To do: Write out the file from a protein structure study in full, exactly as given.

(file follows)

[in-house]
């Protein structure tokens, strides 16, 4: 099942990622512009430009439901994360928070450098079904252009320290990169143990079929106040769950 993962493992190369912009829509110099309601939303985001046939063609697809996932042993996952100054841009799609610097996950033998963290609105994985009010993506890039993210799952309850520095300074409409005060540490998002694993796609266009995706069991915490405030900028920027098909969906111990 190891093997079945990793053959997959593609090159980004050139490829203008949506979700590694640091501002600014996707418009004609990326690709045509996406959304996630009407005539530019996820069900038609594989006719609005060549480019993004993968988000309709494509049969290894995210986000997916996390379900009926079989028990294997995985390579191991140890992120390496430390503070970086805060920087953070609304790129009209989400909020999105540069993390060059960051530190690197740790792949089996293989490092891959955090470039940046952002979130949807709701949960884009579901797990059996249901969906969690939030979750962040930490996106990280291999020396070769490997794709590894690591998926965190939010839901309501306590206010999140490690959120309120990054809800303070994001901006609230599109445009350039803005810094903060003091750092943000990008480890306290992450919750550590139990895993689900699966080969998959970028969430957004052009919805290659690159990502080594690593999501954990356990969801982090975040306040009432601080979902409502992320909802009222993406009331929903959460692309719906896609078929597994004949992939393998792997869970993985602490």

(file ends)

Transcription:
[in-house]
């Protein structure tokens, strides 16, 4: 099942990622512009430009439901994360928070450098079904252009320290990169143990079929106040769950 993962493992190369912009829509110099309601939303985001046939063609697809996932042993996952100054841009799609610097996950033998963290609105994985009010993506890039993210799952309850520095300074409409005060540490998002694993796609266009995706069991915490405030900028920027098909969906111990 190891093997079945990793053959997959593609090159980004050139490829203008949506979700590694640091501002600014996707418009004609990326690709045509996406959304996630009407005539530019996820069900038609594989006719609005060549480019993004993968988000309709494509049969290894995210986000997916996390379900009926079989028990294997995985390579191991140890992120390496430390503070970086805060920087953070609304790129009209989400909020999105540069993390060059960051530190690197740790792949089996293989490092891959955090470039940046952002979130949807709701949960884009579901797990059996249901969906969690939030979750962040930490996106990280291999020396070769490997794709590894690591998926965190939010839901309501306590206010999140490690959120309120990054809800303070994001901006609230599109445009350039803005810094903060003091750092943000990008480890306290992450919750550590139990895993689900699966080969998959970028969430957004052009919805290659690159990502080594690593999501954990356990969801982090975040306040009432601080979902409502992320909802009222993406009331929903959460692309719906896609078929597994004949992939393998792997869970993985602490």